After the highly dramatic semi-final, in which the mighty Spanish contingent of Barcelona and Real Madrid were consigned to rubble by Chelsea and Bayern Munich respectively, the build-up to the highly-anticipated finals has got even more exciting. The air is thick with match predictions, expert play-by-play analysis of the previous matches, speculative line-ups and whatnot. So I am humbly doing my part in contributing to the pre-match speculation by focusing on one problem which is going to be crucial to Chelsea’s hopes of landing a maiden Champions League trophy, and along with it, assurance of CL football next season too.
Whether to play Drogba, or Torres as the lone striker in the 4-2-3-1, which is the most likely formation that is going to be deployed by RDM? Ignoring the unlikely tactic of both being played together.
1. THE DIDIER DROGBA CONUNDRUM
As the six-foot Ivorian mercilessly bulldozed past the hapless Barcelona defence, the praises flowed thick and fast soon after. With everybody complimenting his contribution in Chelsea’s historic triumph over Barcelona, it seemed as though he was a shoo-in into the starting line-up for the rest of the season. And there is the emotional factor, with many fans pleading RDM to put his name on team sheet, the ‘oh-please-let-him-play-in-his-last-game’ feelings coming into play. But will he be really effective?
There is no doubt that he will create chaos among the Bayern defence. He will be expected to win most of the duels between him and the central defenders. So maybe Lahm and Alaba would have to drift into the centre to create a 4 vs 1 situation which could be tricky for Drogba to handle, but Chelsea will have the advantage of creating space in the wings which can be exploited. He has the added gift of going down at the slightest touch, and feign injury, something which belies his tough muscular frame. This could buy time for Chelsea, and disrupt the flow of play. His finishing, although erratic is good enough to change a game.
But one problem here is his lack of grace and tactical nous. He relies on his brute strength to overpower defenders. His passing and lay-offs to team-mates are below par to say the least, and he often tries to go for the spectacular(mistimed passes, long-range shots which go way above the goal etc). This often results in Drogba losing the ball sooner or later, with the sheer weight of opposition numbers nullifying him. He is at his best when the ball is in the opposition half, and he has some support around him, with Mata behind him, and Cole or Bosingwa flying through the wings.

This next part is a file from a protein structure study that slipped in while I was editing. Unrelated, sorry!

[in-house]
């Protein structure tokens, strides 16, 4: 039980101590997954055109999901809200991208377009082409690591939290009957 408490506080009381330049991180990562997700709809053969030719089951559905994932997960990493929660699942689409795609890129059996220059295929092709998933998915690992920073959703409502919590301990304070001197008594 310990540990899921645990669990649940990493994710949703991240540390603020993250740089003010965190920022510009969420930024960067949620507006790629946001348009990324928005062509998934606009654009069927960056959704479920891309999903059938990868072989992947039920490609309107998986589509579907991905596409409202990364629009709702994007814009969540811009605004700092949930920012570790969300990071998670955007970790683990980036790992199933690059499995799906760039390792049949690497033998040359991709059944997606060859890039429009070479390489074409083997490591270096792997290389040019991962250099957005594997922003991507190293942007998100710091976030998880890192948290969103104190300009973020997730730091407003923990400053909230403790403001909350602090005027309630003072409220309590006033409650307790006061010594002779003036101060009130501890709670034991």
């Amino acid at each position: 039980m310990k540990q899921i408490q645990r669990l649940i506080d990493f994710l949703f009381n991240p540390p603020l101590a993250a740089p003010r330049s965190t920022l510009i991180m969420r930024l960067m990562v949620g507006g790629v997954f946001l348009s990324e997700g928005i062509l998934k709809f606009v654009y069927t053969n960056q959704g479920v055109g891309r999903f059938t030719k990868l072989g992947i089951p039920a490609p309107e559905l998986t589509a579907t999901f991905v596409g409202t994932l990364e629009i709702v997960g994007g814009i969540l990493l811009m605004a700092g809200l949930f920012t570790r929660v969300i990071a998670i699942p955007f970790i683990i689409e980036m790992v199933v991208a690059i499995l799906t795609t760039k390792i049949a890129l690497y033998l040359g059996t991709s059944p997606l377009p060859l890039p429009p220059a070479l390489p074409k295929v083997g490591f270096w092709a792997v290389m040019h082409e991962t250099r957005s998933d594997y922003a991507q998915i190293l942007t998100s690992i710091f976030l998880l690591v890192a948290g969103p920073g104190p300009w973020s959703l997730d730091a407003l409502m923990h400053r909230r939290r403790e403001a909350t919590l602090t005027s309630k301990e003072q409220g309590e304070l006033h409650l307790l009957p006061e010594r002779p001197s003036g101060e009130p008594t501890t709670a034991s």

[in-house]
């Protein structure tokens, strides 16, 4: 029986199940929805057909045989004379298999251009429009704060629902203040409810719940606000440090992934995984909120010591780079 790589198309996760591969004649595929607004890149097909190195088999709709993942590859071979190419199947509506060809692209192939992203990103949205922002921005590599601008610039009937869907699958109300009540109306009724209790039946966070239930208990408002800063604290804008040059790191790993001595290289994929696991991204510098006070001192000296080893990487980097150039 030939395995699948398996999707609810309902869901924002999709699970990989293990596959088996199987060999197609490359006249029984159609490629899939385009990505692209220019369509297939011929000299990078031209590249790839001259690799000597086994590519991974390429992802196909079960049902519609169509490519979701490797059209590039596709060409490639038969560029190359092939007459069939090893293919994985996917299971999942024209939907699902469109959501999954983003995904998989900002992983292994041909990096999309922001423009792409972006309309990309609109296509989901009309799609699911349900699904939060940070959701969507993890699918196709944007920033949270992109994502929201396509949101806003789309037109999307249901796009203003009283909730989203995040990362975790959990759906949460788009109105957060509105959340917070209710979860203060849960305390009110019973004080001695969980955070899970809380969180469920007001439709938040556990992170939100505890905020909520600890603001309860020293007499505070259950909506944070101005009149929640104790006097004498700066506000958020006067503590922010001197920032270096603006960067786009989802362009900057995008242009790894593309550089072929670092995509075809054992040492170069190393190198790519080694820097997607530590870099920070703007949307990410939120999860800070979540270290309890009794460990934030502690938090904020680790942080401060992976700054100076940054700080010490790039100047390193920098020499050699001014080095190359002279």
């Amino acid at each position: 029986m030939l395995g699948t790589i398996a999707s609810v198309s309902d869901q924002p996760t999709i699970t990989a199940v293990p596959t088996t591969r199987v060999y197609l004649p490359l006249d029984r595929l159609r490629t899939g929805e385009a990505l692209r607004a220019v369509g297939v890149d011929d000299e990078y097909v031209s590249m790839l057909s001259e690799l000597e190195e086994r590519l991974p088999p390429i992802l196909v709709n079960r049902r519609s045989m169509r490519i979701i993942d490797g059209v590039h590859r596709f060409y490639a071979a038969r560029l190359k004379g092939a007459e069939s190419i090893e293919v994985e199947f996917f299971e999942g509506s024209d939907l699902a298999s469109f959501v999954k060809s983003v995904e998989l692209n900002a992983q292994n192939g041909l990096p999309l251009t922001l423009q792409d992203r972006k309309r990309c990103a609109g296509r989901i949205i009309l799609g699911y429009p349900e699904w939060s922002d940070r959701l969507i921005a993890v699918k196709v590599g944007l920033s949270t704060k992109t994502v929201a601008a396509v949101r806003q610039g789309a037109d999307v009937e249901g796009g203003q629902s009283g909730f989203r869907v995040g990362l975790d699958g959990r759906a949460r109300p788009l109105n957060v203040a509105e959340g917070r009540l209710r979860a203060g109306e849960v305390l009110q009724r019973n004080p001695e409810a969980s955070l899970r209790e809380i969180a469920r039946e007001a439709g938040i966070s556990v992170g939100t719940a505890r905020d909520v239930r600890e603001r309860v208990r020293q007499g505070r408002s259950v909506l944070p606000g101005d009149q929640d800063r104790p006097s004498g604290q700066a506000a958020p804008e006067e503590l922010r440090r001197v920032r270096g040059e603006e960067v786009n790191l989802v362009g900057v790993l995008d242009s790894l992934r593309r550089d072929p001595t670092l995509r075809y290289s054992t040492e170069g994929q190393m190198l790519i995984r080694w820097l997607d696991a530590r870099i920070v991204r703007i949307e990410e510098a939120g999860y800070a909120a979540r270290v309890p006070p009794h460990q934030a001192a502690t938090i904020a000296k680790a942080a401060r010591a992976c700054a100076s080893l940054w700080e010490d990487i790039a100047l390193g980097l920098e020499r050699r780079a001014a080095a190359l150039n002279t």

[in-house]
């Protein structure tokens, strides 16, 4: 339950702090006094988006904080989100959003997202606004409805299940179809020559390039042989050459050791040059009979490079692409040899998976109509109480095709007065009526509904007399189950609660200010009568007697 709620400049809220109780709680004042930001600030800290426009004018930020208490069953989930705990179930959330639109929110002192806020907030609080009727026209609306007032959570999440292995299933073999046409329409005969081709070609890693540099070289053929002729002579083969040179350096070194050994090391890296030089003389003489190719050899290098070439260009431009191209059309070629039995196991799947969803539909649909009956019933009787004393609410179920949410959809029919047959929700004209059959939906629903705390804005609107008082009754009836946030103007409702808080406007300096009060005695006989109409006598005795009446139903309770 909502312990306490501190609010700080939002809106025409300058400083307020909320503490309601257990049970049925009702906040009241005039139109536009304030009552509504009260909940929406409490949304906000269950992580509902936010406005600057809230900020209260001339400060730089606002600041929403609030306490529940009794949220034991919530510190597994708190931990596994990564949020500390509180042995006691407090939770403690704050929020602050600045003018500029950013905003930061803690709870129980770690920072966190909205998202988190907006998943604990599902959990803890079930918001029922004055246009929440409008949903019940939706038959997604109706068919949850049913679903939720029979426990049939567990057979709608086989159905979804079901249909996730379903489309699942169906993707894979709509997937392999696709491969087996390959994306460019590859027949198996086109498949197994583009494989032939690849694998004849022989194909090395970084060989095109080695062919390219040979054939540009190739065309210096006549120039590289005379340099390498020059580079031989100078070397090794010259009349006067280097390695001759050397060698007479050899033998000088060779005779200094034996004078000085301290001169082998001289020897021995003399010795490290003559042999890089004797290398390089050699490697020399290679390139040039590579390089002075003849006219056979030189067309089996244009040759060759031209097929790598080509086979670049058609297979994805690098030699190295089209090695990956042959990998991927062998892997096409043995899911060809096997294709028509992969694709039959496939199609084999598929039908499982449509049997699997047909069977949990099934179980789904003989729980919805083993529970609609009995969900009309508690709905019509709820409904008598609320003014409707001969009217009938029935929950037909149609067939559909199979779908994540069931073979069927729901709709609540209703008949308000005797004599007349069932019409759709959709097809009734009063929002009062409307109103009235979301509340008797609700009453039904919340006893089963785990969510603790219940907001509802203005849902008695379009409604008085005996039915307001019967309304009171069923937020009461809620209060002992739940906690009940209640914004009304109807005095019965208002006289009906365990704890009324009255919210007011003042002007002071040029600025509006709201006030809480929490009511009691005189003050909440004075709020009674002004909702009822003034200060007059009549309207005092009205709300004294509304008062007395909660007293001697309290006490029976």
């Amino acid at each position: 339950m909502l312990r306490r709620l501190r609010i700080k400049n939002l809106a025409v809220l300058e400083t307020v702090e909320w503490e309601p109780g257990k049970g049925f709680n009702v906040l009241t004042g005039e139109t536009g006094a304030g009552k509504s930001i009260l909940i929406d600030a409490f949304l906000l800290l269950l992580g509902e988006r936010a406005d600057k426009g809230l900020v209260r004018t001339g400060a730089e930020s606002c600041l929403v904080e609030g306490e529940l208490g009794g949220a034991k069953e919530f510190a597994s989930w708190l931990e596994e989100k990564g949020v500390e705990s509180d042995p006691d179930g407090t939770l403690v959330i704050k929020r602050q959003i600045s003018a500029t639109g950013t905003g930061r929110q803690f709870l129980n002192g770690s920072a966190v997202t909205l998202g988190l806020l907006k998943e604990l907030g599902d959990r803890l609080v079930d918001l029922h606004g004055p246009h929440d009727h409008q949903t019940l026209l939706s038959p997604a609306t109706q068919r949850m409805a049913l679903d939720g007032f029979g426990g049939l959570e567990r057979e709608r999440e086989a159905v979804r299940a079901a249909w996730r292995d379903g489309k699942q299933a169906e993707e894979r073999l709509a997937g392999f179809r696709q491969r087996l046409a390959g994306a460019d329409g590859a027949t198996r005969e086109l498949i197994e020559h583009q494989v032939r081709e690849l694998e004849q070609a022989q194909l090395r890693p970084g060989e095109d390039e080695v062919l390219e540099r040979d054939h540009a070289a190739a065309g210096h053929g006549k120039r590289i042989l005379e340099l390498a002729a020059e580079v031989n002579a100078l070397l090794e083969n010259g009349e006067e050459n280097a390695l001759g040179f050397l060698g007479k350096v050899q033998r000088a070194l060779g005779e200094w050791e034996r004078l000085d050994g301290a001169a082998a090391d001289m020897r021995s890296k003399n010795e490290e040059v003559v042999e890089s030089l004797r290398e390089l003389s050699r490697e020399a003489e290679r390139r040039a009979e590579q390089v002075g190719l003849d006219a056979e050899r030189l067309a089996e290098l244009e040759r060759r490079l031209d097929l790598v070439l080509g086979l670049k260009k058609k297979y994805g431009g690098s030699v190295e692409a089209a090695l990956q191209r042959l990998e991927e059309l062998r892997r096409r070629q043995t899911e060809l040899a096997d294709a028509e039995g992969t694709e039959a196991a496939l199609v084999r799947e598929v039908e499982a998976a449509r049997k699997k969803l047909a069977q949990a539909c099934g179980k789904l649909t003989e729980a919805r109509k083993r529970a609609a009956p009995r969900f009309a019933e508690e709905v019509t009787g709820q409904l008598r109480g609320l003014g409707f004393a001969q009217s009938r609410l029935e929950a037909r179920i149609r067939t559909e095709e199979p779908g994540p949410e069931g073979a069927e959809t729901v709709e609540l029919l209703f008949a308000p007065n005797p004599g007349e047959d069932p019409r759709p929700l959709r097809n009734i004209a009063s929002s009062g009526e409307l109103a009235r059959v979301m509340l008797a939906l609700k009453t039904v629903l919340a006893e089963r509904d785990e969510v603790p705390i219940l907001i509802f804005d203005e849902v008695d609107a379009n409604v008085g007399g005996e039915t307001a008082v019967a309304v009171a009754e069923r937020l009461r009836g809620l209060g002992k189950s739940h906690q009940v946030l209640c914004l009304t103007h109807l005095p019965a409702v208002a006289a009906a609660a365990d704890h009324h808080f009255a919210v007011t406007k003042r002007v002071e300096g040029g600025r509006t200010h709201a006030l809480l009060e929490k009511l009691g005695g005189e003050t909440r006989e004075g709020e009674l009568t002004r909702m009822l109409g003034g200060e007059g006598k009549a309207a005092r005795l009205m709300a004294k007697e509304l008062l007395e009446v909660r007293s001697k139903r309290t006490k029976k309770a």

At 34, he hasn’t lost any of his strength, his heading ability, and his sheer intimidating nature. The relatively young duo of Badstuber and Boateng will have their work cut out for them to this Ivorian. With Bayern’s free-flowing attacking football and Chelsea’s reliance on counter-attacks, he will be the target-man, with Ramires, Lamps and Mata looking to steal the ball off Bayern’s feet and lob it over to Drogba, who will be expected to do the rest.
2. THE TORRES TROUBLE
After enduring one year of constant jeers and malicious boos during his goal-drought, Torres seems to have turned over a new leaf. He has crossed double figures for this season, a remarkable feat compared to last season! So can he spearhead the Blues’ attack and lead them to CL glory?
He is tactically more versatile than Drogba, and he is able to play in a variety of positions. He can cut inside from the wings to unleash rasping drives into the top corner, or can dribble through the centre with his trademark swivel-and-turns. One point which weighs strongly in his favour is that he thrives on counter-attacks, where his speed and finishing can come in handy. On his day, Torres can be a handful for anybody, and his days are gradually arriving.
But the main trouble with his inclusion in the team-sheet is ironically, the counter-attack tactic. Unless Chelsea decide to go on the offensive from the word ‘go’, they are most probably going to spend more time in their own half, snuffing out Bayern attacks and patiently waiting until their golden moment arrives. For someone like Torres, this is obviously not good news. He might be energetic, willing to pressurize the defenders, making crunching tackles and winning the ball for his team-mates, but all that would entail sitting within within his own half for long stretches, something which he is obviously not used to.
Another negative aspect would be that he is not very good in set-piece situations. For example, if in one of their break-aways, Chelsea do manage to win a corner, you would hardly expect Torres to come rushing in and put the ball into the net with a bullet of a header. No, El Nino is more suited to open play, something which cannot be ensured for the entire 90 minutes.
He would obviously be looking Munich for redemption. After having scored the winning goal vs Barca in the semis and gaining several brownie points with fans and experts alike, this is the perfect stage for him to exorcise his demons once and for all. After all, bagging a hat-trick versus a relegation-threatened club is nothing compared to scoring the wining goal for your team in the Champions League finals.
I would like Di Matteo to play Drogba upfront, where he helps them to weather the initial onslaught of Bayern attacks. Ofcourse I would not mind the odd goal being scored in a counter-attack, that would be most welcome.
Still, if the chips are down, and its nearing full-time, introduce Torres, to tire an already tired defence and put one past Neuer to deliver the trophy to Stamford Bridge.